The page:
It is funny how the act of writing is the same as creating a new fantasy world. I used to do that as a child, create my own worlds peopled by fantastic characters from pop culture and the books I read, and dinosaurs! Always dinosaurs!
Having decided to write the book and then immersed myself in learning something of the world of the Anglo-Saxons I found myself living in an alternative reality on occasion. I take this as a positive sign that I was establishing a degree of empathy for my subject matter, not just that but for the characters as well. There were two distinct forms of characters; historical and fictional. Of the two I found the historical to be the hardest to write about, for obvious reasons I think; they were real living people!
The gap of almost 1,000 years made penetrating the psyche of those people a little difficult, although others before me had made an attempt by writing biographies or fictional stories about them. I could have dipped into these works but there was a little voice inside my head saying “whoa there!”
For awhile I left the historical characters as names only and concentrated on the fictional heroes. This was much more fun! I had a basic manuscript to work with, the first (very rough) draft and from this I plucked those characters that I thought could be developed further. I tried to write biographies on them but to be honest this just did not work for me even though I know it does for other writers. Nope, for me it was using my imagination. They all came alive inside my head. I must have a good imagination because I did not find this part very taxing and I found that the more I thought of each character the more they seemed to define each other.
Back to the historical chaps. I realised now that there was a problem in so far as if I applied a strict interpretation of other people’s analyses of people like King Harold of England then I risked the historical jarring with the fictional. In fact I have read a book or two where this very thing seemed to happen. To avoid this hurdle I decided to read general rather than specific accounts of each character and then rewrite the biographies in my head alongside the fictional characters. I encouraged my imagination to let the two interact and define each other.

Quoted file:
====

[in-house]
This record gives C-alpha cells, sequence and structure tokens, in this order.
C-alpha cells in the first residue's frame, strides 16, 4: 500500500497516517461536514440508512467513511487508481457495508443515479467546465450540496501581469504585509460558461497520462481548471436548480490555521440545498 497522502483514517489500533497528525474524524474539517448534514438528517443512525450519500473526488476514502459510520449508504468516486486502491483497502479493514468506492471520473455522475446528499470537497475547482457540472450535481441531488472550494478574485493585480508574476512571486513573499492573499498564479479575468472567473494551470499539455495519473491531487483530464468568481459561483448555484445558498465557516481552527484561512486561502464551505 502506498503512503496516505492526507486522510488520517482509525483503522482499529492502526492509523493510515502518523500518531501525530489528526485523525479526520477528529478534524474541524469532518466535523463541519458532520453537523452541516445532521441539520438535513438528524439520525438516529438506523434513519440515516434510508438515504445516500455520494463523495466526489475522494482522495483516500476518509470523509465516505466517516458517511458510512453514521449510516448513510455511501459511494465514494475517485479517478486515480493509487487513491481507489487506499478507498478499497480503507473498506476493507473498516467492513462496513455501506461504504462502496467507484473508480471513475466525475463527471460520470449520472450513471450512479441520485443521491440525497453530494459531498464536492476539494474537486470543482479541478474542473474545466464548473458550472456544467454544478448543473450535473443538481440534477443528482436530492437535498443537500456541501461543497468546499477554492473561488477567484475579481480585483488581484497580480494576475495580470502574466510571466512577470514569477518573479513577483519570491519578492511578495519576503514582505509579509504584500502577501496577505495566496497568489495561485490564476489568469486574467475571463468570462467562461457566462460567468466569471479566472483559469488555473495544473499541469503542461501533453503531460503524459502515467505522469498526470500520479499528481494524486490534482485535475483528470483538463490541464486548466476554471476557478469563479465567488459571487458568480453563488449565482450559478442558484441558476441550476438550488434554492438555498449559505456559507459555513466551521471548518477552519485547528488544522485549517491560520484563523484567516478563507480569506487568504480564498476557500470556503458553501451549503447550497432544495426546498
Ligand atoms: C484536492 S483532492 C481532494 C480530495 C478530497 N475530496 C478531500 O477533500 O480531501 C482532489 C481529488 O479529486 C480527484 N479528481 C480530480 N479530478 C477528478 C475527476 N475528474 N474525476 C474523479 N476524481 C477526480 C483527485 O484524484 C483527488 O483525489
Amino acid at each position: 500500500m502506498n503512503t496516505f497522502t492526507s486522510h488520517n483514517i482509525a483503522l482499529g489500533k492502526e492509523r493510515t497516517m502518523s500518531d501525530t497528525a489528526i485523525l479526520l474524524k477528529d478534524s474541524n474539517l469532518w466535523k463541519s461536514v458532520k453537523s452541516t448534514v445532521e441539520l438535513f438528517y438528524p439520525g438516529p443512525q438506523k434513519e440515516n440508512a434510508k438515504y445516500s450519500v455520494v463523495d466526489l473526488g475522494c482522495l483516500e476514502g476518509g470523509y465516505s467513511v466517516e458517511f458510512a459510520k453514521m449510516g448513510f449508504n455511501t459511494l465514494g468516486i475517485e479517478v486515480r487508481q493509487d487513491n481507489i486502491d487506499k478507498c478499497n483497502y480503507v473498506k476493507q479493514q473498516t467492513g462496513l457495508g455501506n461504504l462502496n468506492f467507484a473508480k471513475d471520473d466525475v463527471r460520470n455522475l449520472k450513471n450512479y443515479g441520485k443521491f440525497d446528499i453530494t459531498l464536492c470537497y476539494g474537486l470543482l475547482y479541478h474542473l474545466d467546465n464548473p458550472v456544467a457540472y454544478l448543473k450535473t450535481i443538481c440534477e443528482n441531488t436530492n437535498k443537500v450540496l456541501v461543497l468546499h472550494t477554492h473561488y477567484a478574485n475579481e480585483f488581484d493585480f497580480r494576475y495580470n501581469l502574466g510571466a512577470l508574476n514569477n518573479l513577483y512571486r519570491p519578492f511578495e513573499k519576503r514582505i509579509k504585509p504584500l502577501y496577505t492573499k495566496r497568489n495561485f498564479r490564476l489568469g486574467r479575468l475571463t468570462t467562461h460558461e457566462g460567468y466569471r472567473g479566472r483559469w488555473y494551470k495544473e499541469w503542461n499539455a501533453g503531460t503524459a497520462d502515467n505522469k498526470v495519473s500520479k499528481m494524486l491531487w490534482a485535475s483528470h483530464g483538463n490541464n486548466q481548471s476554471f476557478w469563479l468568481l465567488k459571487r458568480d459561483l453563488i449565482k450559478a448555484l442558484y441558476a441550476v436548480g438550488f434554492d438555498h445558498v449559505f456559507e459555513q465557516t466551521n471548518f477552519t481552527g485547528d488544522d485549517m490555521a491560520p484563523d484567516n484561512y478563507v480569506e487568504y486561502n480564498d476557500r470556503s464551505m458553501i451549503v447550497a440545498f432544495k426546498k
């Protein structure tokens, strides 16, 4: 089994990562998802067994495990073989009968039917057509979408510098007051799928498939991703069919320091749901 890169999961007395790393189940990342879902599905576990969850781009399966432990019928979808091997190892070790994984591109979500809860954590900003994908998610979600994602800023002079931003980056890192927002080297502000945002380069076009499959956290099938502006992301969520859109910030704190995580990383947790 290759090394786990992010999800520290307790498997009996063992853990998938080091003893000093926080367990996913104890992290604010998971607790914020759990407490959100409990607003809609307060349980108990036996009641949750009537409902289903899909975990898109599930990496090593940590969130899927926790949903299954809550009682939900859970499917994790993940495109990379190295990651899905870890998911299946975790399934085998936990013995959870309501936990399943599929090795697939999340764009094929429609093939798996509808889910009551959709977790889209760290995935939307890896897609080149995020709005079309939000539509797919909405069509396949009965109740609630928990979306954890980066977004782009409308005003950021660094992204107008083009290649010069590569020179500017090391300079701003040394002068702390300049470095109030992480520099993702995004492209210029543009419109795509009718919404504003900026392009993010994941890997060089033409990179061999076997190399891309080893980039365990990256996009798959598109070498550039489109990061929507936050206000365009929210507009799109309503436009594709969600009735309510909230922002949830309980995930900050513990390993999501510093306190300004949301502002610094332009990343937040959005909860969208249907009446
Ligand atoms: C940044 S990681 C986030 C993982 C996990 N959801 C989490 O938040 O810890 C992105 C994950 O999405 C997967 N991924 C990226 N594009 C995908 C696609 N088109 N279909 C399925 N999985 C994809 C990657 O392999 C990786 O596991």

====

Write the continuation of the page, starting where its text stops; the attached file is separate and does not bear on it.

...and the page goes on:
I found that the benefit of this system is that both sets of characters took on the same flavour of imaginative creation. King Harold seemed to me to fit seamlessly in with my main protagonist Coenred. I think that is because I used to the fictional characters first to define and shape my imaginative interpretation of Anglo-Saxon England and then repeated the procedure on the historical characters so that they could fit into the background that I had created and not appear as if they had been simply inserted to add some historical authenticity.
Now I can perceive a problem with this and I think it is one that purists may be the first to complain about; the accuracy with which I have represented historical personages! An expert on 1066 might just not agree with my interpretation of any of the historical characters. I understand that and I accept it. In my defence I would claim the Bernard Cornwell principle; I fitted what facts I had about these people to suit my story.
Is this a literary crime? I do not think so. The point is that no one knows exactly what these people from a millennia back in time actually thought, planned, believed, felt, feared or dreamt of to the degree that we know of people more contemporary. These are the bits of the psychology that the writer has to fill in; it is also part of the fun of writing historical fiction!